Hans Hoogervorst, Chairman of the International Accounting Standards Board (IASB), urges Indonesia that currently follows a gradual convergence process to fully embrace the International Financial Reporting Standards.
Hoogervost recently spoke at an international seminar on “IFRS Dynamics 2013 and Beyond: Impact to Indonesia” organised by the Indonesian Institute of Accountants (Ikatan Akuntan Indonesia, IAI)
Indonesia's approach to IFRS adoption is to maintain its national GAAP (Indonesian Financial Accounting Standards, IFAS) and converge it gradually with IFRSs as much as possible. Since 2012, the standards applied in Indonesia are based on those IFRSs that were effective at 1 January 2009. However, there is currently no plan (and consequently no timetable) for a full adoption of IFRSs.
In his speech, Hoogervorst outlined the benefits he sees for Indonesia if IFRSs are fully adopted. He described how Europe profited from adopting IFRSs and invited Indonesia to imagine the benefits that emerging economies could draw from the use of IFRS, especially economies that are so forcefully on the rise as Indonesia.
He adds: "For many emerging economies, adoption of IFRS has become an important statement of ambition – an international commitment to adhere to the highest possible standards of financial reporting."
However, Hoogervorst also warned that jurisdictions should embrace IFRSs fully and not stop half-way.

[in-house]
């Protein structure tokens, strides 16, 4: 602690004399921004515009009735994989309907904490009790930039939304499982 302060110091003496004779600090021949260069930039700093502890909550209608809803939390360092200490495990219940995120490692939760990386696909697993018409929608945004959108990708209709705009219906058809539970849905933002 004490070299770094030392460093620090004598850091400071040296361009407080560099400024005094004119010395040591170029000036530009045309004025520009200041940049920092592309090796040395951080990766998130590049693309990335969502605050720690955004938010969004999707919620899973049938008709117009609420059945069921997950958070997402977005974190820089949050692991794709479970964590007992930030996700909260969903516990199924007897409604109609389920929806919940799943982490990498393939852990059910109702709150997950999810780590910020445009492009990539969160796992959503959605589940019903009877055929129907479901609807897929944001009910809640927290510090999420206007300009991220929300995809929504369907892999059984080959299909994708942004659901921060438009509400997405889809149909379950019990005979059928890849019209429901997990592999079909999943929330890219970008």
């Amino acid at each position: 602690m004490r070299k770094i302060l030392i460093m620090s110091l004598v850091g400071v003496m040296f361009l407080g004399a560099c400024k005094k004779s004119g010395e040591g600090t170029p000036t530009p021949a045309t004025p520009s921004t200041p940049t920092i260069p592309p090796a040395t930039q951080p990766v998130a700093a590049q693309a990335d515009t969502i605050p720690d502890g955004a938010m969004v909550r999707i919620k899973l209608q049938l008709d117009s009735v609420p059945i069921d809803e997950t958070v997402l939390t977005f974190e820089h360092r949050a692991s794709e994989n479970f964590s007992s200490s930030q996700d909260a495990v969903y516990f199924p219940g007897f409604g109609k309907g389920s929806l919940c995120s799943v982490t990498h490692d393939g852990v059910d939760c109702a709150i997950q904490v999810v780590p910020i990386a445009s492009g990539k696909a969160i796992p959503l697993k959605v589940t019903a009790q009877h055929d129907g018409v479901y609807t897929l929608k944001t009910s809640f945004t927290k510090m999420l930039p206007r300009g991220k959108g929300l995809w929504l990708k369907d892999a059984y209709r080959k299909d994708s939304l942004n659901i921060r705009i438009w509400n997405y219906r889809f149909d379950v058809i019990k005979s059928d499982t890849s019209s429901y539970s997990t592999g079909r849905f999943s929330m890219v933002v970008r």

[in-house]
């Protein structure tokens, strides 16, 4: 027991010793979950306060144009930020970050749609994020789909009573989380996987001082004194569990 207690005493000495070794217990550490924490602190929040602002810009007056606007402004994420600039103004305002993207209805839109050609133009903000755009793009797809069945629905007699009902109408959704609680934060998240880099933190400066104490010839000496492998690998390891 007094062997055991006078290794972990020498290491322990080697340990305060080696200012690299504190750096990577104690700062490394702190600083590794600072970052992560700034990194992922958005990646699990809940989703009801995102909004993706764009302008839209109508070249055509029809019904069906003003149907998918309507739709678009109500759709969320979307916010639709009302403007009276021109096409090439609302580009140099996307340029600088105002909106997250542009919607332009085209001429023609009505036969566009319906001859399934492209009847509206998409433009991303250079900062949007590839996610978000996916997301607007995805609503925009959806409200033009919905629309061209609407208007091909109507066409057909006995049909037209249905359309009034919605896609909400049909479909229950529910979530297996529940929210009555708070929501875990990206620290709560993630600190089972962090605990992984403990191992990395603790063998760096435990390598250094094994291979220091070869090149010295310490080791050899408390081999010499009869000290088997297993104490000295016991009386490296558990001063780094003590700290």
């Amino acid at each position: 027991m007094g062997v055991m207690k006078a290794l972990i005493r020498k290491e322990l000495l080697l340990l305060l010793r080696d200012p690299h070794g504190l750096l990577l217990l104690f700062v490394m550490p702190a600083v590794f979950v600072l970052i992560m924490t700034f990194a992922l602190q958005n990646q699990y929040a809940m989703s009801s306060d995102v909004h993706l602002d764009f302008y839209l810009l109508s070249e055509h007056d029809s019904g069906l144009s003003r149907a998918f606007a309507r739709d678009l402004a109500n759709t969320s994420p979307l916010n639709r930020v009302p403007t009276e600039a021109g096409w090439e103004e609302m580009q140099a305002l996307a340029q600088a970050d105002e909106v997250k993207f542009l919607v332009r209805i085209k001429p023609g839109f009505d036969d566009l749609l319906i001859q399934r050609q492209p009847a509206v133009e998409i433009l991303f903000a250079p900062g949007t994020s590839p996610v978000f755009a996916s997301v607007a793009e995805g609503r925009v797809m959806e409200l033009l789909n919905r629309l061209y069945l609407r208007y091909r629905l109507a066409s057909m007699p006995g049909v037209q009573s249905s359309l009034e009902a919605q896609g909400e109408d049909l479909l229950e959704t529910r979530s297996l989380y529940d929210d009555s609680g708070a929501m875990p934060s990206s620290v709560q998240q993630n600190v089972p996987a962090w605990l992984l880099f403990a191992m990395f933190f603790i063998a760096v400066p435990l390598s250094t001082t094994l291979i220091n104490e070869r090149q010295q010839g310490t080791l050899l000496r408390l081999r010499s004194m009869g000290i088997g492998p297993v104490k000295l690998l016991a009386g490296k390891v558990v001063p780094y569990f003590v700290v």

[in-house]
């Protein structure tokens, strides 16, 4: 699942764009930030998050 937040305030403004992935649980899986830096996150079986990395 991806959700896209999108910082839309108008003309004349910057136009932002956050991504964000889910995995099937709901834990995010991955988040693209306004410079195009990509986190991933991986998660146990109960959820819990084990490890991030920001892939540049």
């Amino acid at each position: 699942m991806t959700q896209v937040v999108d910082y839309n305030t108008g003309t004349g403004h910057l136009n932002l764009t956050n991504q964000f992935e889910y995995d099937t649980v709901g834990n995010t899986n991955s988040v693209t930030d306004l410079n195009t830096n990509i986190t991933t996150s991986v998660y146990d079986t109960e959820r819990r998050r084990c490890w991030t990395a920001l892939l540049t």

"It is important to understand that the full benefits of using the IFRS-brand can only be enjoyed if you adopt it fully," notes Hoogervost. "For foreign investors it is very difficult to discern small differences from big ones. If a jurisdiction cannot state that it has fully adopted IFRS, investors are likely to think that the differences are much bigger than they really are. If you have gone through all the trouble to adopt 95% of IFRSs, please make sure you also do the last 5%. Otherwise, you have all the pain of transition without the full gain of international recognition of that achievement."
Regarding fears of difficulties or problems with transition, Hoogervorst offered the IASB's assistance and pointed at the IASB's Asia-Oceania office in Tokyo and the Emerging Economies Group. He also mentioned the IASB's close cooperation with the Asian-Oceanian Standard-Setters Group, which he described to be likely represented in the Accounting Standards Advisory Forum the IFRS Foundation has set up to deepen the IASB's cooperation with standard-setters across the world.
Hoogervorst indicated that all of these initiatives offered excellent opportunities for a strong Indonesian participation in financial reporting and he concluded: "You have a wonderful opportunity to help shape the future of global financial reporting."